August 2, 2011 | SINGAPORE—Pauline Ng’s office is the Genome building of the Biopolis science park in Singapore, a fitting home for one of the authors of the first published personal genome, that of J. Craig Venter, published in 2007 while Ng was a senior scientist at the J. Craig Venter Institute.
Now Ng leads an expanding group of three bioinformaticists (she’s hiring!) at the Genome Institute of Singapore (GIS). Before her stint at the Venter Institute, Ng worked for Illumina as well as the Fred Hutchinson Cancer Center in Seattle, where she wrote the powerful SIFT algorithm (http://sift-dna.org), a widely used tool to predict the effect of a given amino acid substitution on protein function.
“We put the algorithm on a Web server,” she said. “Ten years ago people would publish their algorithms, but they wouldn’t necessarily put them on a Web server. But my Ph.D. advisors were very emphatic, ‘You need to do this.’ That actually was very informative, because people used it. That opened it up for clinicians and geneticists to use the algorithm, instead of just pure bioinformaticists.”
Ng believes that access is very important. “What’s happening is [sequencing is] accessible to academic institutions like GIS. We can sequence; we can analyze that data. The Broad Institute, University of Washington, Baylor—these are very highly regarded institutions with collaborations with a medical center. But if you’re anyone else, you may not have access to those types of resources.”
In 2009, Ng co-authored a much-discussed Nature commentary outlining an agenda for personalized medicine in which they compared the results of two commercial consumer genomics tests. They found that the accuracy of raw data in both 23andMe and Navigenics tests was high, but one third of risk predictions (for five anonymous individuals) did not agree between the tests. A disappointing result for Ng. “At that time I though, wow, there’s something not quite right,” she said.
“When you get a health diagnosis, you don’t consider it a prediction, you expect it to be correct. Just like you go to the doctor and he says, ‘Take this drug because you’re at risk for heart disease,’ or something. But if you went to another doctor and they said something else, it would reduce the credibility overall.”
GIS a Job
Ng moved to Singapore in 2010, but hasn’t quite shaken her discomfort. “All of this together: working on individual genomes, making tools that are accessible to everybody, and just getting exposure to direct-to-consumer [tests]” has shaped what she now hopes to do at GIS: make bioinformatics accessible to everyone. Like SIFT, Ng’s next tools will be open source. “The plan is not to let just doctors access the software, but really anybody.”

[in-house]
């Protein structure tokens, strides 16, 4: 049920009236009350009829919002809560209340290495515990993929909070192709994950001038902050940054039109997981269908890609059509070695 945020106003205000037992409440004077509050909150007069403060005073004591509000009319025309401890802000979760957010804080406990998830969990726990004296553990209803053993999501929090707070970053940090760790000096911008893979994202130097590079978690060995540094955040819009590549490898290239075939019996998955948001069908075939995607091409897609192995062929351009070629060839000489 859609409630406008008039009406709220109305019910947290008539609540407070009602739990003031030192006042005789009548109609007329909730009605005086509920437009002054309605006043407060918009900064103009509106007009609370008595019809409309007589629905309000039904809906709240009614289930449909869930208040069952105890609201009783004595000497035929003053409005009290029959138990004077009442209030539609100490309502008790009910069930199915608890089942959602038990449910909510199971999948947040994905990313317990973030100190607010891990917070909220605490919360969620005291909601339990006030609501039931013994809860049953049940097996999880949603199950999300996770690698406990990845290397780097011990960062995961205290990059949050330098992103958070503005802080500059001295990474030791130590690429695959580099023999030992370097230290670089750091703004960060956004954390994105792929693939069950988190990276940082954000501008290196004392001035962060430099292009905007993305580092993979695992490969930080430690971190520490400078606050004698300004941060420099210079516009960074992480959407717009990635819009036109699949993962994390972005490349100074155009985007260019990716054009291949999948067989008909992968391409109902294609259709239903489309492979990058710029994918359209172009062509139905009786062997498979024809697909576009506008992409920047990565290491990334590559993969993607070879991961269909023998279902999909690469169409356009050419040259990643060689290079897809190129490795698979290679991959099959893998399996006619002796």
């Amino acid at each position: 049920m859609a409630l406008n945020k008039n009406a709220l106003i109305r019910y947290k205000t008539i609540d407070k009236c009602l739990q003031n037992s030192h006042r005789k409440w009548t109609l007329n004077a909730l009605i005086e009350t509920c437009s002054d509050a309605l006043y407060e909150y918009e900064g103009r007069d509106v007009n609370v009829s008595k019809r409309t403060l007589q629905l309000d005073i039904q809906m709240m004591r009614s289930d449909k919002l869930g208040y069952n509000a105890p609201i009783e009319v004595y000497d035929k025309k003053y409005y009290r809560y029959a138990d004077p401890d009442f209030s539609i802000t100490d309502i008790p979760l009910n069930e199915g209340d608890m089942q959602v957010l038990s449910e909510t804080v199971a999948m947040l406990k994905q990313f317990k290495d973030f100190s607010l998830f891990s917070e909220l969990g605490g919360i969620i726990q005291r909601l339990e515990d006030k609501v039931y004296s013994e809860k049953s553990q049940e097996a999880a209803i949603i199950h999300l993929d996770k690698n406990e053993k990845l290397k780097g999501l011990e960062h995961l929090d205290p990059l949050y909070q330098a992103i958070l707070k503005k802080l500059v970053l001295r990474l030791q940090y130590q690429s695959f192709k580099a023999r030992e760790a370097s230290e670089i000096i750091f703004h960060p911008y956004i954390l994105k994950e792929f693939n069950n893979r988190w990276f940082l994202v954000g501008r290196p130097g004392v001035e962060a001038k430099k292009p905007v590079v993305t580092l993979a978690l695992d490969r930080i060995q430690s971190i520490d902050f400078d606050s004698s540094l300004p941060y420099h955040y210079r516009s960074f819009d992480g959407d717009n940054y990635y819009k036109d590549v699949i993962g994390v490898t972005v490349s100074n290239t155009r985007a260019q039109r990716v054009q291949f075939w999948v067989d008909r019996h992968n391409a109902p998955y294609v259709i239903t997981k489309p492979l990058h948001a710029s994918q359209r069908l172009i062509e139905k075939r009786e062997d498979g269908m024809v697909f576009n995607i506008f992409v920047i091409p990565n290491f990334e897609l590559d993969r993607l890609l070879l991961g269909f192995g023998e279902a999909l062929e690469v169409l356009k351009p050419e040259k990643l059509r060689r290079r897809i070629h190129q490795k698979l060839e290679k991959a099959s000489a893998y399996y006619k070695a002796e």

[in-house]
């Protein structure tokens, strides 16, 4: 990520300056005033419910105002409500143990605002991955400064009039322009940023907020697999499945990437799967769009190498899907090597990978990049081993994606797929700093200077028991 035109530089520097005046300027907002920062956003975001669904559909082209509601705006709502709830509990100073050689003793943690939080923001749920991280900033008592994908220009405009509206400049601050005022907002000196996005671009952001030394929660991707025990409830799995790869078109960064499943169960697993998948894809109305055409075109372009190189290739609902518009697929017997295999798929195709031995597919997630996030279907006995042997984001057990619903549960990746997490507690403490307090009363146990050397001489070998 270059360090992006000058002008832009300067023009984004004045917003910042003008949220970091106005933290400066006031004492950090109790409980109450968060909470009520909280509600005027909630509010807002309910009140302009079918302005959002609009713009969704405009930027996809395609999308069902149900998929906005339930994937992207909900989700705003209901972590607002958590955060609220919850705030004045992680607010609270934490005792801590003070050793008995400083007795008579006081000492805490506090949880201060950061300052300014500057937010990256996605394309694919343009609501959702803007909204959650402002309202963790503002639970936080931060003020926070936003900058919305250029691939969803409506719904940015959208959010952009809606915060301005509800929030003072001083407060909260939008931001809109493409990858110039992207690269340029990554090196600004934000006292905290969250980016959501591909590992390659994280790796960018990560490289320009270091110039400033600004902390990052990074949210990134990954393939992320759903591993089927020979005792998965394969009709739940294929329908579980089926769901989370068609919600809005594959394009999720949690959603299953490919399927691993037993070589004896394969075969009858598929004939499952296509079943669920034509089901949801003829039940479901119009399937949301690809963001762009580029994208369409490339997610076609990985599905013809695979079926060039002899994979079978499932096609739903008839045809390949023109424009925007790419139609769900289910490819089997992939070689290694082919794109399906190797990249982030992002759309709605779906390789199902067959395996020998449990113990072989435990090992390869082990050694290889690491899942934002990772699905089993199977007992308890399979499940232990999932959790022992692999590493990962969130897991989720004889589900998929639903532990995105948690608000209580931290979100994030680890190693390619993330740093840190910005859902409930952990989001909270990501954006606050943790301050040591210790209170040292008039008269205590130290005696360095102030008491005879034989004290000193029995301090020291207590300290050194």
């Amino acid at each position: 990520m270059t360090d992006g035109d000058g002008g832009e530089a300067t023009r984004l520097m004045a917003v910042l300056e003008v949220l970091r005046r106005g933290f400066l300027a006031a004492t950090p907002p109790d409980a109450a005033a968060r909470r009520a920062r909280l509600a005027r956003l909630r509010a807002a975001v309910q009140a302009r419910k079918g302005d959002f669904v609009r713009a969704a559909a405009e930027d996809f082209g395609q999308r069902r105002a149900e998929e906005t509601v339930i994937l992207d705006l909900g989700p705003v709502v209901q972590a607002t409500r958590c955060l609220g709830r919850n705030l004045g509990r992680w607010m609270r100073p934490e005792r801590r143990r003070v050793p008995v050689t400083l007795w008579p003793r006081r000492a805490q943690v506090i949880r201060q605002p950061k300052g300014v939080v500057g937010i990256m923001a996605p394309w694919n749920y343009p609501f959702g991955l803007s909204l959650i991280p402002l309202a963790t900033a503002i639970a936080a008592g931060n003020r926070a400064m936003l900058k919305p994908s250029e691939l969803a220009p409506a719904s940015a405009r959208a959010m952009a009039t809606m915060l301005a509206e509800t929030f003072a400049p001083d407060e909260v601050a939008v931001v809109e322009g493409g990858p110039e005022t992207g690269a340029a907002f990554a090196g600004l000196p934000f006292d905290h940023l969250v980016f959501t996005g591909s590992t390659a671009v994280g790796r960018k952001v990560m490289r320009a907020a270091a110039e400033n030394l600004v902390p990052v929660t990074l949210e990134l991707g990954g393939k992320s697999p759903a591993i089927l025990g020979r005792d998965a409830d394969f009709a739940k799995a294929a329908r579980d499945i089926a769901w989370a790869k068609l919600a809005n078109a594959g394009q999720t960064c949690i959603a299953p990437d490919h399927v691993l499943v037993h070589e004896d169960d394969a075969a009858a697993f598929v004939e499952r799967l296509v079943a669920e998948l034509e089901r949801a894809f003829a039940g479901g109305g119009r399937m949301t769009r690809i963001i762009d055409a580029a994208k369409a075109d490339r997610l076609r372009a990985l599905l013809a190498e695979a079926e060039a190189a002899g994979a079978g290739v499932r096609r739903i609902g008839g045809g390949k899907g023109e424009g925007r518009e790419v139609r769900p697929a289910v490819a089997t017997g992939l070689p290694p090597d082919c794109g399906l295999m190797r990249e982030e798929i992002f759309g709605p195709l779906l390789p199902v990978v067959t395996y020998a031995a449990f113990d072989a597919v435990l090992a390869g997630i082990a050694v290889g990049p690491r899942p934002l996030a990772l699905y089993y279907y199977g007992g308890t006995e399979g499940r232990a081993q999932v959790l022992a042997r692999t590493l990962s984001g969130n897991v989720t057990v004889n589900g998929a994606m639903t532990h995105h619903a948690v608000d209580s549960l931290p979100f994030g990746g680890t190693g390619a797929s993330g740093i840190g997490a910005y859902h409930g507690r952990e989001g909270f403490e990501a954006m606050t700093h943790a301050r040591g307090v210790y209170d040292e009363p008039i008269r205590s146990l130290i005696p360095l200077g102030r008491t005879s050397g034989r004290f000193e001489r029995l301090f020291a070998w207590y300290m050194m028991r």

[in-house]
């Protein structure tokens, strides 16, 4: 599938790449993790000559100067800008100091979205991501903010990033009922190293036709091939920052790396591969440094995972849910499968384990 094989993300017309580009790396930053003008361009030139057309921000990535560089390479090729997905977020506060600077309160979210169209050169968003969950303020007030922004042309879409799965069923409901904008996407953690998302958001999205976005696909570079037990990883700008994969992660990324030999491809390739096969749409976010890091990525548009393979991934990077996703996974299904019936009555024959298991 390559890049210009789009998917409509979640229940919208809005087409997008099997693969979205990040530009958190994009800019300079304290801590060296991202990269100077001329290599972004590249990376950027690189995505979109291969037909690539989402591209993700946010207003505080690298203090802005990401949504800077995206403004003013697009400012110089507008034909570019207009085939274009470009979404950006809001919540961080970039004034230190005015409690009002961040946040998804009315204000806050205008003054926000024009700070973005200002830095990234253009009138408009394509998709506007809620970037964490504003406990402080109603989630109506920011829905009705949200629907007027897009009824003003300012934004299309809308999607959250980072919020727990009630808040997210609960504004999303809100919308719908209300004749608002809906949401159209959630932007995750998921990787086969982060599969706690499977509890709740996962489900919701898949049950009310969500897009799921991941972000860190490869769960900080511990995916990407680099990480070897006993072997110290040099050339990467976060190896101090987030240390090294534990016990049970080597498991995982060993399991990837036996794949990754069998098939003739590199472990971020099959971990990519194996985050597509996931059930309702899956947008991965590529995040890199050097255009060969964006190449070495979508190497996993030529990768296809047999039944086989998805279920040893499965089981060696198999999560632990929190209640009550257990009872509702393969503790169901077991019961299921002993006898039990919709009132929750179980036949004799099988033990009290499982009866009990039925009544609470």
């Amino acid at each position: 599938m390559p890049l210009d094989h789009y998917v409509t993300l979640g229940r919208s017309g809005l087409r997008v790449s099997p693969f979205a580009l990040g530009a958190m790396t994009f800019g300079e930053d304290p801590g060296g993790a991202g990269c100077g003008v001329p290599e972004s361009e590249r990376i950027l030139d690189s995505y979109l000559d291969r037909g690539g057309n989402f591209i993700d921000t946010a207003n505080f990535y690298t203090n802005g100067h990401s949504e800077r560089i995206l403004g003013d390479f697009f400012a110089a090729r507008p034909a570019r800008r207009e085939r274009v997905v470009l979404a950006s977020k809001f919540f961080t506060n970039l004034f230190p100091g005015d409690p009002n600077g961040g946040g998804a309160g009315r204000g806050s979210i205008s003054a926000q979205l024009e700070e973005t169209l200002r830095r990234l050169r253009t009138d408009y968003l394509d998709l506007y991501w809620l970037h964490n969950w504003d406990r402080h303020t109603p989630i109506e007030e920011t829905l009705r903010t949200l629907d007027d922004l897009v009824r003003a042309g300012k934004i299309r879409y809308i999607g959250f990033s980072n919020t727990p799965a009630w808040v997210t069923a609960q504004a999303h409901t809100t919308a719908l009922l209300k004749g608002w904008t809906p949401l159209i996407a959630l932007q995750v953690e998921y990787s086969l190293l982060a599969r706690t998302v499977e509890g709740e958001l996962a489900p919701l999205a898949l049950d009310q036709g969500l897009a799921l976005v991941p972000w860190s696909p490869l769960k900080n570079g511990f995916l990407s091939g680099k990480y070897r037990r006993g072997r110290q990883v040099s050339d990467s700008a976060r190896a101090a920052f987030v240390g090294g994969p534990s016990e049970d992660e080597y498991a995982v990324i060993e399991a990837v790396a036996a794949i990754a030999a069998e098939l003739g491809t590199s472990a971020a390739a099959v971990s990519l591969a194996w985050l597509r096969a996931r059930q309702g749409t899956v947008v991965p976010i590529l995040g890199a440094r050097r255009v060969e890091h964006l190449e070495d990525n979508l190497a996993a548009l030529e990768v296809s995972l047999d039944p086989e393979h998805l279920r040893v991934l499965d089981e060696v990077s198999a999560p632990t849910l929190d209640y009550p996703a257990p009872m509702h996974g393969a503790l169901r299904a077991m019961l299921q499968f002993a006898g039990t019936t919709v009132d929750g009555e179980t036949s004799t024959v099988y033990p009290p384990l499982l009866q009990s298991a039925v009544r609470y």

She acknowledges that bioinformatics is “a bit specialized,” but also believes that the patient is his own best advocate. She cites Hugh Reinhoff’s work on his daughter’s DNA (see, “Hugh Reinhoff’s Voyage Round his Daughter’s DNA,” Bio•IT World, Sept 2010). “There’s someone with a huge self interest in finding out what is wrong with his daughter. That’s one example, but you can probably imagine all across the world there are families like this where doctors probably don’t have time or resources to do it. But if there truly is a $1,000 genome, that means that for $5,000 they can get the full family sequenced.”
Affordable sequencing is still a limiting factor, but Ng is confident in that progression. And the types of diseases that Ng hopes to address need full genome sequencing. “The 23andMe data, they’ve squeezed as much as they can from it. But the applications—cancer, Mendelian disorders—they’re tailored toward the rare variants or somatic variants which you need [to get] from sequencing.” She expects that to be easy enough to outsource in about two years.
But sequencing and analysis—today at least—cost the same. “The problem is that right now, companies like Knome are actually charging the same amount for bioinformatics as they are for sequencing. If you sequence more individuals, I’d expect the bioinformatics to go down, but it’s the same price. That means the price is double! If we can make these tools online, accessible for free or at least at cost, I think I can get it to a tenth of the cost.”
Ng plans to do the computation on the Amazon Cloud and, at today’s rates, expects a genome analysis to cost $500. She hopes that these price points will enable doctors and individuals to use genomics. “If we could say, OK, outsource [the sequencing] to these companies. You’re going to get a hard disk. Mail it to Amazon and get your results in a week.”
Ng is not promising a magic cure, and doesn’t even think that this model should be the only one. She just hopes to drive prices down and open the market. “There’s never a guarantee of an answer,” she says. “Even with the software we write, there may not be a guarantee of an answer, but at least…” she pauses and begins again, emphatically. “We can definitely give you the basic annotation and provide the tools that everyone uses. And if it doesn’t work, then you go to an expensive company that really uses the same tools as the academics but with a couple of more bells and whistles. If you try our stuff first, at least you’ve invested only $500 instead of $5,000.” •
This article also appeared in the 2011 July-August issue of Bio-IT World.